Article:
However bizarre it may seem, consuming búcaro clay to alter one’s pigmentation was less dangerous than some contemporary alternatives to skin lightening, such as smearing one’s face with Venetian ceruse (a topical paste made from lead, vinegar and water) which resulted in blood poisoning, hair loss, and death. That’s not to say the ingestion of búcaro clay wasn’t without its own unpredictable reactions, including a perilous depletion of red blood cells, paralysis of muscles, and the destruction of one’s liver. It also triggered hallucinations. According to the well-known autobiography of a contemporary female painter and mystic, Estefanía de la Encarnación, published in Madrid in 1631, an addiction to snacking on búcaros resulted not only in a death-in-lifeless of pallor but heightened spiritual awareness. Though she laments that it took her “a full year” to “rid me of this vice”, the narcotic effect nevertheless unleashed visions that enabled her “to see God more clearly”.
When we map the physiological and psychotropic effects of búcaro dependency on to the perennial puzzle of Las Meninas, the painting takes on a new and perhaps even eerier complexion. As the epicentre of the canvas’s enigmatic action, the altered and altering consciousness of the Infanta, whose fingers are wrapped around the búcaro (has she just taken a nibble?), suddenly expands to the mindset of the painting. Look closely and we can see that Velázquez’s brush is pointing directly at a pigment splotch of the same intense pulsating red on his palette as that from which the búcaro has been magicked into being. As spookily peaky in pallor as a genie conjured from a bottle, the Infanta appears too to levitate from the floor – an effect delicately achieved by the subtle shadow that the artist has subliminally inserted beneath the parachute-like dome of her billowing crinoline dress. Even the Infanta’s parents, whose images hover directly above the lips of the búcaro, begin to appear more like holographic spirits projected from another dimension than mere reflections in a mirror.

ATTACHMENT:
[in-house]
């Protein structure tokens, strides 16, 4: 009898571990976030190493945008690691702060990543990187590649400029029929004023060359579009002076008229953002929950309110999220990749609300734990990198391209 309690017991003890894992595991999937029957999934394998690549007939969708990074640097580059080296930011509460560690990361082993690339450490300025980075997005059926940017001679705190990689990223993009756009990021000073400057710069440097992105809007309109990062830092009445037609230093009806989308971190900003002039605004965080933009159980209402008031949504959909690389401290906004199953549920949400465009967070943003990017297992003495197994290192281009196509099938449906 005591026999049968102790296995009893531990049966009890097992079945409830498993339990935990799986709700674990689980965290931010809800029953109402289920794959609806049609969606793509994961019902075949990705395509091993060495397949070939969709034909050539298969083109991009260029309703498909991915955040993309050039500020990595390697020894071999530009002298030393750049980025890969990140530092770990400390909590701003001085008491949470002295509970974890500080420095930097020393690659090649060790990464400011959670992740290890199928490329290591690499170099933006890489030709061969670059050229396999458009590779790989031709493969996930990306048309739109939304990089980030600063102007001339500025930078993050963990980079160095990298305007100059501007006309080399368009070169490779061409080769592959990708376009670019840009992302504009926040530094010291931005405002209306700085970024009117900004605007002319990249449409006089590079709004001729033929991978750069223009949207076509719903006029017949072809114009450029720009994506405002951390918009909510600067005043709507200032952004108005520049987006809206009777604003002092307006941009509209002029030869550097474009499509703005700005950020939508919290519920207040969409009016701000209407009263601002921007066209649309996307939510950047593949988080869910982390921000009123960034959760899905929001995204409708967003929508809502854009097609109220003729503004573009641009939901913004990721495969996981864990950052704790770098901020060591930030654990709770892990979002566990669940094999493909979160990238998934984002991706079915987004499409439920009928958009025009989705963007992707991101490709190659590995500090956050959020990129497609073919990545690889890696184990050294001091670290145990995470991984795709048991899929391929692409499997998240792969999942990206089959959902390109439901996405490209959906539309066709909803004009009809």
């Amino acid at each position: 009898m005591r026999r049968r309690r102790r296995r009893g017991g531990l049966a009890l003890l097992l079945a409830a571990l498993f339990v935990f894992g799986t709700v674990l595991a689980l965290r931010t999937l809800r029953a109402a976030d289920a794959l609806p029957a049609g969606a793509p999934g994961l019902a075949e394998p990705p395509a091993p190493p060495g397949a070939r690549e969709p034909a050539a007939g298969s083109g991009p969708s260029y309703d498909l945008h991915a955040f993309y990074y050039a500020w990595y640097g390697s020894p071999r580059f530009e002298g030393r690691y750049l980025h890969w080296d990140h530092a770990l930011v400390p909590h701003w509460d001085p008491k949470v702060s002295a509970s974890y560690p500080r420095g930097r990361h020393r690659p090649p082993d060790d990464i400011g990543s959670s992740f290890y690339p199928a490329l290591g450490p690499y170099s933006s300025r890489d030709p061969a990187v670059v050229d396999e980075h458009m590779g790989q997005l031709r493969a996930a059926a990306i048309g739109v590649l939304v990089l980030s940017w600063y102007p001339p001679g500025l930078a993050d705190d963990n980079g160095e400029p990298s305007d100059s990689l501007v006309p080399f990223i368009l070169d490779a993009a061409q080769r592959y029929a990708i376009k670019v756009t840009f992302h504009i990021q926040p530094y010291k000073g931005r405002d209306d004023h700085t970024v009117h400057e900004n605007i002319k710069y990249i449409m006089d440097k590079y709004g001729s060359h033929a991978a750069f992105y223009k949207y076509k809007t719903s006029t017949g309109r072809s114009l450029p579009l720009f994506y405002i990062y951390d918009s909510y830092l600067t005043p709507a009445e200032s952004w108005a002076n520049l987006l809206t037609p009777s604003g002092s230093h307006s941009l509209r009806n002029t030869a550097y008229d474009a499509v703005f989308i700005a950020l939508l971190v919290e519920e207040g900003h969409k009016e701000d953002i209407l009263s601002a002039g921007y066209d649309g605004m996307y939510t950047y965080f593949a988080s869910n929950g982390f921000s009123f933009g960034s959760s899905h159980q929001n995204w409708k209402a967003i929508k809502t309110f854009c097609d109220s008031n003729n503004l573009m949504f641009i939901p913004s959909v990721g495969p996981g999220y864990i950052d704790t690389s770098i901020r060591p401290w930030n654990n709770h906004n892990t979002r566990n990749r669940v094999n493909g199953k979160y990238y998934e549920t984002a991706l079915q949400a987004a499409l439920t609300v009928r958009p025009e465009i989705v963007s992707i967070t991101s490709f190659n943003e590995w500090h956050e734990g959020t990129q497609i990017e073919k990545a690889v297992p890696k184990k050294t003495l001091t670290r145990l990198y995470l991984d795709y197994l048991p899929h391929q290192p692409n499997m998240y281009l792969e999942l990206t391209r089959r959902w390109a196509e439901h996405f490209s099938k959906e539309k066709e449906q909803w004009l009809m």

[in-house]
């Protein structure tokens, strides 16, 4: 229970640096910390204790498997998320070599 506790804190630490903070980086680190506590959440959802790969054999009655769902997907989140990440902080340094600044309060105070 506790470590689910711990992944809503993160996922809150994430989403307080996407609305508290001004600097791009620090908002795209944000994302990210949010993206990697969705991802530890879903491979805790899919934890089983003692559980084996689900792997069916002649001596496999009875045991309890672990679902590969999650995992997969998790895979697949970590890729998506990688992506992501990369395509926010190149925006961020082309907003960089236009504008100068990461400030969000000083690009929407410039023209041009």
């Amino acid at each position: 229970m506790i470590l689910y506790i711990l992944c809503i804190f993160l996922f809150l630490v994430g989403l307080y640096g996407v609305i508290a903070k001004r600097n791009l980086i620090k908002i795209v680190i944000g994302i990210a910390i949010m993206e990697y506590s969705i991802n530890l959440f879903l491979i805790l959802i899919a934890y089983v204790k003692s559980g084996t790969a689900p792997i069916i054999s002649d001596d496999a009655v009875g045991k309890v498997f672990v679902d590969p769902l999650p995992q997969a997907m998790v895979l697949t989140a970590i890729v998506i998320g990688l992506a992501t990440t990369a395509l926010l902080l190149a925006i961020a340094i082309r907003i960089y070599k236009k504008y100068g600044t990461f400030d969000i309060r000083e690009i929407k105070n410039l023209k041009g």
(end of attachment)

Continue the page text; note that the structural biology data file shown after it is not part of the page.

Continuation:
Suddenly, we see Las Meninas for what it is – not just a snapshot of a moment in time, but a soulful meditation on the evanescence of the material world and the inevitable evaporation of self. Over the course of his nearly four decades of service to the court, Velásquez witnessed the gradual diminishment of Philip IV’s dominion. The world was slipping away. The crumbly búcaro, a dissoluble trophy of colonial exploits and dwindling imperial power that has the power to reveal realms that lie beyond, is the perfect symbol of that diminuendo and the letting go of the mirage of now. The búcaro ingeniously anchors the woozy scene while at the same time is directly implicated in its wooziness. Simultaneously physical, psychological, and spiritual in its symbolic implications, the búcaro is a keyhole through which the deepest meaning of Velázquez’s masterpiece can be glimpsed and unlocked.
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